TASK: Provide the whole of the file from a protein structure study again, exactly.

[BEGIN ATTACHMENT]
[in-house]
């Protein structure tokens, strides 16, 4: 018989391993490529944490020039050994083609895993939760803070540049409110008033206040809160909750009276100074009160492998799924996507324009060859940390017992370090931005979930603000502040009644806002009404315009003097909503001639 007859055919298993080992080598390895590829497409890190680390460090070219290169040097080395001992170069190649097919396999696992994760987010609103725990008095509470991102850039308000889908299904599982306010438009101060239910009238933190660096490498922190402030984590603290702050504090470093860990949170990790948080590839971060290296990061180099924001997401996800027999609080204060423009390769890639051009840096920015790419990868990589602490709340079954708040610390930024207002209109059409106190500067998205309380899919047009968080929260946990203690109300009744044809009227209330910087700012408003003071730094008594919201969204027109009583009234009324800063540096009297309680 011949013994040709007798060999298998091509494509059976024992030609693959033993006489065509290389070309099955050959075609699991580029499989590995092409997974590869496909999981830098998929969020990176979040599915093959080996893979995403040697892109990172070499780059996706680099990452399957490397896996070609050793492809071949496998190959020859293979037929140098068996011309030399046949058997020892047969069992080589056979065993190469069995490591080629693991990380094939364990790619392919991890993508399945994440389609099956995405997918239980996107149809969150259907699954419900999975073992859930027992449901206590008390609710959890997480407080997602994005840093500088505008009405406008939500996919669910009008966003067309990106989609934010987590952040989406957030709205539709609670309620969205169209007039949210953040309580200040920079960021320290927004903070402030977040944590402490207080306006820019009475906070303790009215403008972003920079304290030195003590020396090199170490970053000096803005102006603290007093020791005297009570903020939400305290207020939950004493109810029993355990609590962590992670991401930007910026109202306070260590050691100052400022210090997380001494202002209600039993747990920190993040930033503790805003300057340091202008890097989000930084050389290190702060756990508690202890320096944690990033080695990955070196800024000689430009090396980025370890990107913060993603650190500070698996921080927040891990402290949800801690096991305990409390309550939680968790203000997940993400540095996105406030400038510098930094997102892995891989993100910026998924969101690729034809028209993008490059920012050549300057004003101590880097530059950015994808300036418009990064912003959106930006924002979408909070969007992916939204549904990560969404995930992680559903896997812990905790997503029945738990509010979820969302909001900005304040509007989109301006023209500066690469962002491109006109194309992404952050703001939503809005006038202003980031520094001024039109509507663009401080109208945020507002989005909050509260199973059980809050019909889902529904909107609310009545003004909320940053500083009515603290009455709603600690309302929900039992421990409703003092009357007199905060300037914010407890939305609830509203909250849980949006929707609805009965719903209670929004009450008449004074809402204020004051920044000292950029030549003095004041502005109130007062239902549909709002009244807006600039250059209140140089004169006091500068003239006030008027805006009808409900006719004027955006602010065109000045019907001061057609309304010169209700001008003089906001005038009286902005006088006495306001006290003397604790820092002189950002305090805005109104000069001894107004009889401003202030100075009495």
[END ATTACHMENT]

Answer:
[in-house]
């Protein structure tokens, strides 16, 4: 018989391993490529944490020039050994083609895993939760803070540049409110008033206040809160909750009276100074009160492998799924996507324009060859940390017992370090931005979930603000502040009644806002009404315009003097909503001639 007859055919298993080992080598390895590829497409890190680390460090070219290169040097080395001992170069190649097919396999696992994760987010609103725990008095509470991102850039308000889908299904599982306010438009101060239910009238933190660096490498922190402030984590603290702050504090470093860990949170990790948080590839971060290296990061180099924001997401996800027999609080204060423009390769890639051009840096920015790419990868990589602490709340079954708040610390930024207002209109059409106190500067998205309380899919047009968080929260946990203690109300009744044809009227209330910087700012408003003071730094008594919201969204027109009583009234009324800063540096009297309680 011949013994040709007798060999298998091509494509059976024992030609693959033993006489065509290389070309099955050959075609699991580029499989590995092409997974590869496909999981830098998929969020990176979040599915093959080996893979995403040697892109990172070499780059996706680099990452399957490397896996070609050793492809071949496998190959020859293979037929140098068996011309030399046949058997020892047969069992080589056979065993190469069995490591080629693991990380094939364990790619392919991890993508399945994440389609099956995405997918239980996107149809969150259907699954419900999975073992859930027992449901206590008390609710959890997480407080997602994005840093500088505008009405406008939500996919669910009008966003067309990106989609934010987590952040989406957030709205539709609670309620969205169209007039949210953040309580200040920079960021320290927004903070402030977040944590402490207080306006820019009475906070303790009215403008972003920079304290030195003590020396090199170490970053000096803005102006603290007093020791005297009570903020939400305290207020939950004493109810029993355990609590962590992670991401930007910026109202306070260590050691100052400022210090997380001494202002209600039993747990920190993040930033503790805003300057340091202008890097989000930084050389290190702060756990508690202890320096944690990033080695990955070196800024000689430009090396980025370890990107913060993603650190500070698996921080927040891990402290949800801690096991305990409390309550939680968790203000997940993400540095996105406030400038510098930094997102892995891989993100910026998924969101690729034809028209993008490059920012050549300057004003101590880097530059950015994808300036418009990064912003959106930006924002979408909070969007992916939204549904990560969404995930992680559903896997812990905790997503029945738990509010979820969302909001900005304040509007989109301006023209500066690469962002491109006109194309992404952050703001939503809005006038202003980031520094001024039109509507663009401080109208945020507002989005909050509260199973059980809050019909889902529904909107609310009545003004909320940053500083009515603290009455709603600690309302929900039992421990409703003092009357007199905060300037914010407890939305609830509203909250849980949006929707609805009965719903209670929004009450008449004074809402204020004051920044000292950029030549003095004041502005109130007062239902549909709002009244807006600039250059209140140089004169006091500068003239006030008027805006009808409900006719004027955006602010065109000045019907001061057609309304010169209700001008003089906001005038009286902005006088006495306001006290003397604790820092002189950002305090805005109104000069001894107004009889401003202030100075009495």